Leaving Ocean Island was a sad experience for many of the European staff as they were made to leave their native friends behind. The Colonial government believed that the 500 indigenous Banabans and the other 800 Pacific Islanders (BPC indentured labourers mainly from the Gilbert and Ellice Islands), would remain safe if the Japanese landed. But they held grave concerns over the treatment the Chinese contingent would receive in Japanese hands. However, there were other motives behind the decision to evacuate the two hundred Chinese. Plans had already been made to take the Chinese labourers to Port Augusta in South Australia and then onto various Wolfram mining operations situated at Hatches Creek and Wauchope Creek in Australia’s remote Northern Territory.


By arrangements made in advance of the evacuation it had been agreed that one of the BPC staff, Lindsay Cole would remain on the Island to assist the local employees where possible and to look after the Commission interests generally. Another BPC employee, Arthur Mercer deliberately failed to join the evacuation and stayed behind with his Banaban friends. Two Government staff also volunteered to remain. Mr C.G.F. Cartwright, as Administration Officer and Ron Third as Wireless Officer. Father J.V. Pujabet, the French Catholic priest and Brother Brummell, German Catholic brother also decide to stay behind with their faithful Islander contingent.


After the successful evacuation and the safe return of the staff to Australia, plans were being made for a supply run and further evacuation of the six remaining Europeans left behind but with the Japanese advancing through out the Pacific the plan lapsed.


About the 25 August 1942, nine enemy planes came and bombed the Roman Catholic Church compound at Tabwewa village. They also bombed the new Residency and considerable damage was done but again no one was killed. The following day around 9 pm in the evening, an enemy warship approached the Island. After signalling, it commenced shelling that went on for over an hour mostly at the BPC main settlement at Uma. The new European hospital, the boat shed, the main office and the billiard room were amongst the buildings hit. Some of the shells fell beyond Buakonikai village. No landing took place.


About three days later the same ship returned to the Island and did more shelling again at dawn. The targets this time were the quarters of the Superintendent of Police at Etani Banaba, the single Police barracks and the male goal. Fortunately, again no casualties.

At 4 pm the following day, Japanese troops landed and encountered no opposition. The six Europeans were immediately taken prisoners.


In 1943 the Americans considered a Nauru operation with intelligence gathered from BPC Managers, Bill Marston and Bill Bott, but the planning operation did not take place; as American forces launched a campaign of leapfrogging(7) throughout the Pacific commencing with the nearby epic Battle of Tarawa.



Excerpts:

Evacuation of Ocean Island Banaba 1941-1942 , recollections by the late William (Bill) Marston OBE, retired BPC Manager, Melbourne 18 March 1993

Pe-War Headquarters of the Gilbert & Ellice Island Colony by Bauro Ratieta, January 1944.

1. Company: The British Phosphate Commission, also known as BPC, was a board of Australian, British and New Zealand representative who managed extraction of phosphate on Banaba (Ocean Island), Nauru and Christmas Island from 1920 to 1981. https://en.wikipedia.org/wiki/British_Phosphate_Commission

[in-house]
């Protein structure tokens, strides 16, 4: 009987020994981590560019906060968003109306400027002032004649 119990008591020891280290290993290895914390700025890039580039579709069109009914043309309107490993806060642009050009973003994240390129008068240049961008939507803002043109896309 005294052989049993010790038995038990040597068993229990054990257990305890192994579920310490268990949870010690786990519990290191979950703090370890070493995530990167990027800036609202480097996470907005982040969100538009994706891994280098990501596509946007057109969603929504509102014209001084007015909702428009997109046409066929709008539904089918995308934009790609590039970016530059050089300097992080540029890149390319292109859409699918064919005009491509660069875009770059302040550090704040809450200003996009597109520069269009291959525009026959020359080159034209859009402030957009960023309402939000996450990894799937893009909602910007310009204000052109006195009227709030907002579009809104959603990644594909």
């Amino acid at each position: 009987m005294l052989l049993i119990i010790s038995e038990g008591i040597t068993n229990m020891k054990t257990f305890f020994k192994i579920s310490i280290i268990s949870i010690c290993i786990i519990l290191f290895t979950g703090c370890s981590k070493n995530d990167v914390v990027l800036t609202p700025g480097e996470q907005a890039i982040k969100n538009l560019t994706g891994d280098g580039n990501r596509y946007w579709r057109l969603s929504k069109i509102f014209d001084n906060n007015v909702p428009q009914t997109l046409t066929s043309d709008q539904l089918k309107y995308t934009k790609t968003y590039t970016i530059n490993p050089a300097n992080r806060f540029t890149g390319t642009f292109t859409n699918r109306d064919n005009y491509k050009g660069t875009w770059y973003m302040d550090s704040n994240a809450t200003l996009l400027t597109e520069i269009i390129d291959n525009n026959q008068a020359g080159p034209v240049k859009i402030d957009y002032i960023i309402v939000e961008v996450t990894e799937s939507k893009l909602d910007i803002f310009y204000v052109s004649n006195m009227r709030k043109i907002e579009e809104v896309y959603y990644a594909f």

2. Is a British made .303-inch (7.7 mm) calibre rifle.

3. Two detachments of about 50 men with two 18-pdr guns drawn from the 2/13 Australian Army Field Regiment were sent in February 1941 to garrison Nauru and Banaba against a possible repeat of raider attacks. These were known as Heron Force (Banaba) and Wren Force (Nauru). Two new detachments were raised in Sydney, known as the Ocean Island Force and the Nauru Force, and these relieved Heron and Wren Forces in August 1941. They voyaged to the islands in HMAS Westralia which on her return escorted a group of merchantmen which had taken off a total of 93 non-essential Europeans from the islands (Naval Historical Society of Australia https://www.navyhistory.org.au/nauru-the-pleasant-isle/)

4. Roneod: A rotary duplicator that uses a stencil through which ink is pressed (trademark Roneo). Roneo. (n.d.) Collins English Verb Tables. (2011).

5. Gilbert & Ellice Islands Colony, now known as the independent nations of Kiribati and Tuvalu.

6. Mining commenced on Ocean Island, Banaba in August 1900.

7. Also known as island hoping, was a military strategy employed by the Allies in the Pacific War against Japan during World War II. It entailed taking over an island and establishing a military base there. The base was in turn used as a launching point for the attack and takeover of another island. . https://en.wikipedia.org/wiki/Leapfrogging_(strategy).




Meet the Author


Stacey M. King is a businesswoman with commercial interests in the natural health and organic industries and indigenous arts throughout Australia and the Pacific. She is an author and historian who specialises in Banaban Colonial history. Her association with the Banabans is more than a casual interest. Four generations of her family were involved with the early mining industry of Banaba (also known as Ocean Island) between 1901-1931. In 1997, Stacey formed a personal and collaborative partnership with Banaban clan spokesman, Raobeia Ken Sigrah, and they both believe that their lives and destiny were intertwined, bringing them together 100 years later to try and right the wrongs of the past. Together they continue their advocacy for the Banaban community, and with the establishment of Banaban Vision Publications, they are converting much of their writings and research findings into digital publications for future Banaban generations and for a broader audience keen to learn more about the plight of the indigenous Banaban people in the modern world. For more detailed information Stacey M. King


To Connect with Stacey:

Email: stacey@banaban.com

Linkedin: Stacey King